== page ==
When Training Beats Education, Civilization Dies ~ C.S. Lewis

What a difference 20 years made!

Education Week, the nation’s premiere professional education journal, generally speaking not known for its promotion of views supporting traditional academic education, was willing to publish my article dated May 5, 1999 (twenty years ago) which warned against the use of computers in the schools. It also (see its note at end of article) gave some coverage to the upcoming publication of my book “the deliberate dumbing down of America: A Chronological Paper Trail”, something the national and state conservative movements, organizations, and media refused to do since they knew the computer and operant conditioning were essential for Soviet polytechnical workforce training, now enabled by tax-funded charter schools, choice, vouchers, etc. with no elected school boards, thanks to passage of the ESSA legislation in 2015 and Republican President Donald Trump’s support for the corporate fascist (public/private partnership) workforce training agenda.

May 5, 1999

by Charlotte Thomson Iserbyt


An important question should be examined in the wake of the tragedy in Colorado: “What was going on inside the brains of the two boys who committed this terrible crime?”

Not only should Americans point the finger at violent television as a reason for copycat violence, they should also examine the effects of computers and computer games on the human brain. I am no expert, but I know that the computer is an operant conditioning machine, and no less than the late Harvard University psychologist B. F. Skinner, the father of operant conditioning, referred to it as his “box”. Operant conditioning bypasses the brain, with all the important functions that distinguish man from an animal: memory, conscience, imagination, insight, and intuition, functions by which human beings know absolutes and truths.

Use of computer programming (simulation and virtual reality) to train individuals to fly an airplane, perform surgery, and so forth serve a useful purpose. But the same simulation/virtual reality computer programming, when comprising war game videos that allow the individual to engage in killing in a bloody and violent atmosphere, can, if played over and over again, desensitize the individual to the evil act of killing. The player, like a programmed robot, may find it increasingly easy to carry this distorted vision of reality outside into other areas of his life, such as a school building or playground. If that individual happens to be full of hatred, it doesn’t take much imagination to figure out what “programmed” action he or she may want to take in order to vent the hatred and frustration.

The use of computer-assisted conditioning, upon which school programs for all disciplines is based, can be used for training an individual to perform. Skinner said “I could make a pigeon a high achiever by reinforcing (rewarding) it on a proper schedule” and “What is reinforced (rewarded) will be repeated.” Such “training” is not education in the traditional sense. With traditional education, a student is capable of transferring what he learns to other areas of his life, at some future time. He can store the information for future use; it is in his brain where it can be reflected upon, where his soul, memory, and conscience are able to influence the information and decisions he makes.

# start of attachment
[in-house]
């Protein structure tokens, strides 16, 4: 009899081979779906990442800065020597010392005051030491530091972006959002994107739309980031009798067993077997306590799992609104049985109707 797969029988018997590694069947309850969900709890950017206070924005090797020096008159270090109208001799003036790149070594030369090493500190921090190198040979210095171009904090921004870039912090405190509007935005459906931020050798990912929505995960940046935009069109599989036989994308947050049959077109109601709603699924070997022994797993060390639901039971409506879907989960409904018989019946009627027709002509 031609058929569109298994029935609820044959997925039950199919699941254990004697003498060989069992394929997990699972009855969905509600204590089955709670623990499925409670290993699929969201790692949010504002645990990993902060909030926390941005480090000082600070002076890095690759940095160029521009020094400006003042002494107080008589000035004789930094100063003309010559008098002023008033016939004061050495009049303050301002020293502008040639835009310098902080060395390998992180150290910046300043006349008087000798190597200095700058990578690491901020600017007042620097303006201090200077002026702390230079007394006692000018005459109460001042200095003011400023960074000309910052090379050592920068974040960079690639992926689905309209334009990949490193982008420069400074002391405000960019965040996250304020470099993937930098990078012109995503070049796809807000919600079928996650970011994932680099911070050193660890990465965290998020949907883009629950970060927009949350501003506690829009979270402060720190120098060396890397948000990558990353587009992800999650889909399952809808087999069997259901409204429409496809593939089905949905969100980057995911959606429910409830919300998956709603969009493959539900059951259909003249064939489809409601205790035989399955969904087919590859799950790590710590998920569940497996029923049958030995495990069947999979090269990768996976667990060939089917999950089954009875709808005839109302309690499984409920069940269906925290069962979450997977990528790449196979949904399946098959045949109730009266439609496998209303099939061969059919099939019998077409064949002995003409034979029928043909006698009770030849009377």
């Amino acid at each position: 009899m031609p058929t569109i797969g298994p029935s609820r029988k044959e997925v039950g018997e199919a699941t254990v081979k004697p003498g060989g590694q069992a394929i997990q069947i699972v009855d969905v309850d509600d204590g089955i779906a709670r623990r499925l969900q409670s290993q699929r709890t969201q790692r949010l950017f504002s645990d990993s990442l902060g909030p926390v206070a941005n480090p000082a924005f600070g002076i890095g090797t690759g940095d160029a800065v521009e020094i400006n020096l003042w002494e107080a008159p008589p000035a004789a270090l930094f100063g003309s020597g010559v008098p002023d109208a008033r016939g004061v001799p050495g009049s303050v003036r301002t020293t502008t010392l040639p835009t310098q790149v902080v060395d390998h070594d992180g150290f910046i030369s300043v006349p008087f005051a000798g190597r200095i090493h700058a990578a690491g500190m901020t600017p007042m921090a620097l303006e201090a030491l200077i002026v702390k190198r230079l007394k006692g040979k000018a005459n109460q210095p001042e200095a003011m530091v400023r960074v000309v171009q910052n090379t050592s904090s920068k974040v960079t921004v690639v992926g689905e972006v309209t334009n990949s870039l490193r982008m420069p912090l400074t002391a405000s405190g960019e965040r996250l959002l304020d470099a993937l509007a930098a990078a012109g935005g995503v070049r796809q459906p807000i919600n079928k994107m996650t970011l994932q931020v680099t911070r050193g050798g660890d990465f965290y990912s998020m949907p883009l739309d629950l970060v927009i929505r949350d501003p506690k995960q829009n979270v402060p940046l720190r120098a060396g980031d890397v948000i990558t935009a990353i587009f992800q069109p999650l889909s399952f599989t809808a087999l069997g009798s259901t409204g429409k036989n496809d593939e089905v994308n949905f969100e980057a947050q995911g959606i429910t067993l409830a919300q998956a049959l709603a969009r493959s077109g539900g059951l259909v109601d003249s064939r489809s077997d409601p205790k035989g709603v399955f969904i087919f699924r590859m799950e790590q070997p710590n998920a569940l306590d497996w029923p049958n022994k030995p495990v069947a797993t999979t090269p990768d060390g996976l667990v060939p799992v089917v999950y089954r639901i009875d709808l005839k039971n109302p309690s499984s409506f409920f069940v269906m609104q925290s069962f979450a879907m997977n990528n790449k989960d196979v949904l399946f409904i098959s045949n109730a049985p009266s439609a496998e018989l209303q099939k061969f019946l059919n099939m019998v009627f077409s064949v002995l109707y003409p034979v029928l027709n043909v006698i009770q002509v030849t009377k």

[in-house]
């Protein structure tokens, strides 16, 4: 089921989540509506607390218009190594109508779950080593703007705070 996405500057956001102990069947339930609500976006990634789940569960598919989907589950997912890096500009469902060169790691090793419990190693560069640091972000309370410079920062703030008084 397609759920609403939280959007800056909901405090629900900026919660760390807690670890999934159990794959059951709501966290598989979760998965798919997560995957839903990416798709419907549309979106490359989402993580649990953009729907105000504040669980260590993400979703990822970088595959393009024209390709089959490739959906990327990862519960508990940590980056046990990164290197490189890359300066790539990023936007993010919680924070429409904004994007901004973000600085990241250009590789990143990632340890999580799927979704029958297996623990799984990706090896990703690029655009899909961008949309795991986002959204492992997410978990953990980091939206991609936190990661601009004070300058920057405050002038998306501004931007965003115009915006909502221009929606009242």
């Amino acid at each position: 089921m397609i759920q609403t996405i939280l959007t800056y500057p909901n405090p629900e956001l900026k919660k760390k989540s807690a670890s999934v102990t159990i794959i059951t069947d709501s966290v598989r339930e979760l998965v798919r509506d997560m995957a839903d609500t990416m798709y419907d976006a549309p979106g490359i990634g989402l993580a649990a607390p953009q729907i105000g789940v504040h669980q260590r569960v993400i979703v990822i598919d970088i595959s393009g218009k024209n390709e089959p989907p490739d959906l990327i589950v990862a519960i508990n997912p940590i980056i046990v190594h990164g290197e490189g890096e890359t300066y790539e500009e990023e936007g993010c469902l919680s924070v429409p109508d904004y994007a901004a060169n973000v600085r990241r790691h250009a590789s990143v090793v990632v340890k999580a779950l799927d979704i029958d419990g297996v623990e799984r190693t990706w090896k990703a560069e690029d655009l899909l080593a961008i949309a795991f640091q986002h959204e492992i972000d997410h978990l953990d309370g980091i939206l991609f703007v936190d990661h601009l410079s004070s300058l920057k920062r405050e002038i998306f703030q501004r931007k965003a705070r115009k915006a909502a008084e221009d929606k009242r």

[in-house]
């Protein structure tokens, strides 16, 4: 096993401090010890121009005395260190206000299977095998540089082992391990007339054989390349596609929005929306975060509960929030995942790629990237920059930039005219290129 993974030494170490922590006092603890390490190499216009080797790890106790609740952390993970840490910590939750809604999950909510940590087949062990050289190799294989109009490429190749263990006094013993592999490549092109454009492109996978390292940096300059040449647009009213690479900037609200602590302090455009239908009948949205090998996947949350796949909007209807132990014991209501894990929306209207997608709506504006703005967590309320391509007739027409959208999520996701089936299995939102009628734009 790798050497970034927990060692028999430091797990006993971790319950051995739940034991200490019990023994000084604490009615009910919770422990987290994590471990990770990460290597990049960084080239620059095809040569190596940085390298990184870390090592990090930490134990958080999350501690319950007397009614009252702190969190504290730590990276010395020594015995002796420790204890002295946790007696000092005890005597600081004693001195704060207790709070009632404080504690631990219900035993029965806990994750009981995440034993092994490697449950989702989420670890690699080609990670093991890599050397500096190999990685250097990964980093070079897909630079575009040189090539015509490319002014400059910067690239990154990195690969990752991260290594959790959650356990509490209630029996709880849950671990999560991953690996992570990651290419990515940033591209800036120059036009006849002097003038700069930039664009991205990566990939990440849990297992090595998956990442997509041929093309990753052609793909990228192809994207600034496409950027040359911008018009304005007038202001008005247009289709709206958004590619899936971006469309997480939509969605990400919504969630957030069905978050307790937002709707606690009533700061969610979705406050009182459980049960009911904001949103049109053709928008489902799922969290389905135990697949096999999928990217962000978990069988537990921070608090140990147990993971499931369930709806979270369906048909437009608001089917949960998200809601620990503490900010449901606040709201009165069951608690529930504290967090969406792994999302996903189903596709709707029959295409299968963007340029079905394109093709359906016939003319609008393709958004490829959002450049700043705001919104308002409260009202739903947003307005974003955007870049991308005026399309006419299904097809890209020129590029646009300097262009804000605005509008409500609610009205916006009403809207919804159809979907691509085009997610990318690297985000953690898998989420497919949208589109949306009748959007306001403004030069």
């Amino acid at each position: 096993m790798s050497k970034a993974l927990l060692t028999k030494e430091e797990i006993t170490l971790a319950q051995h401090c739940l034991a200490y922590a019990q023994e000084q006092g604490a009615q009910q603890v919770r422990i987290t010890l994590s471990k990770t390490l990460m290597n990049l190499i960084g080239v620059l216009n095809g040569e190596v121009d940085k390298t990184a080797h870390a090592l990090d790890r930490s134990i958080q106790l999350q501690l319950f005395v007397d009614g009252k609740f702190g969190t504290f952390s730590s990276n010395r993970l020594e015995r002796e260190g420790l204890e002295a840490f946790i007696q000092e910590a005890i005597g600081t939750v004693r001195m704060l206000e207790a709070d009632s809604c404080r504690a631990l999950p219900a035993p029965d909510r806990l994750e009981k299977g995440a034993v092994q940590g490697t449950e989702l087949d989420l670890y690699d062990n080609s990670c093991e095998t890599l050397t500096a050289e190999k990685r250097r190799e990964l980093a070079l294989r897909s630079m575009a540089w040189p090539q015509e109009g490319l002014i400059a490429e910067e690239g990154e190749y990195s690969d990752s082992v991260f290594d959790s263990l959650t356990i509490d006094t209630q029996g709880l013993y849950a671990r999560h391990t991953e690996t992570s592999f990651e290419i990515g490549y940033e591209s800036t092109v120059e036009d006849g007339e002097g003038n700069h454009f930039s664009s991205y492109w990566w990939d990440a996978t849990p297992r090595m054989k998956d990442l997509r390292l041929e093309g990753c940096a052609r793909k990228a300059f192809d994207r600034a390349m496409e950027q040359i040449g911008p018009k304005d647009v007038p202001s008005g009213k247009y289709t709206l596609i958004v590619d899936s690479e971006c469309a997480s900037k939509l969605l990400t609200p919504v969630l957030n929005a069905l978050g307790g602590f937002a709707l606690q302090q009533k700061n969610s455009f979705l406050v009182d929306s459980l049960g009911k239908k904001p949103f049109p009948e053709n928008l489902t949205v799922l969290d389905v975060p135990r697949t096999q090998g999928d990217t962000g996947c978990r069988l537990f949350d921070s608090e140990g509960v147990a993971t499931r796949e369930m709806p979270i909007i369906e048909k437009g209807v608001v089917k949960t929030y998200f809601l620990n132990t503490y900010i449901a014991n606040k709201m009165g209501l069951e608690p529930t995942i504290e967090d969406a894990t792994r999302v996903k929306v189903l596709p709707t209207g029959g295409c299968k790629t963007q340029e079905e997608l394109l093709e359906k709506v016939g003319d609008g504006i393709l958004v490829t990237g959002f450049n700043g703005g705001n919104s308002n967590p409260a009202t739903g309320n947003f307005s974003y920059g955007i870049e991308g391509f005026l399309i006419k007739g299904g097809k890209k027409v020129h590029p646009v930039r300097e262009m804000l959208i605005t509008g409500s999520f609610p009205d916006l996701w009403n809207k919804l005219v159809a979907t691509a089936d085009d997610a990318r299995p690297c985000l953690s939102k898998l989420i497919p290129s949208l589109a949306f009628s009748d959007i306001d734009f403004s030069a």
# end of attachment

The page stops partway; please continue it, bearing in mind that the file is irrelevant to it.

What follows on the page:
Not so with operant conditioning, where no such transfer occurs. Children who spend their school years being trained in this manner can be expected to experience a certain frustration and dehumanization in their behavior, since the creative functions of the brain are being constantly cut off. Operant conditioning experiments on animals have caused similar frustration and violent behavior.

Unless we examine the use and effect of video games and of 12 years of computer use in the classroom that stresses operant conditioning, we may experience more Littletons. Is it too far-fetched to assume that he who is trained like an animal may just end up behaving like one?

Charlotte T. Iserbyt
Bath, Maine

The writer, a former senior policy adviser to the U.S. Department of Education’s office of educational research and improvement, is the author of the forthcoming book “The Deliberate Dumbing Down of America: A chronological Paper Trail”.


Click COMMON CORE: The Madness is in the Method for proof of neoconservative involvement in changing U.S. education from academics to Skinnerian/Pavlovian polytechnical training (aka socialist workforce training, using our children to spin off profits for the global elite). Another Neoconservative’s Horse’s Mouth Tells it Like it is…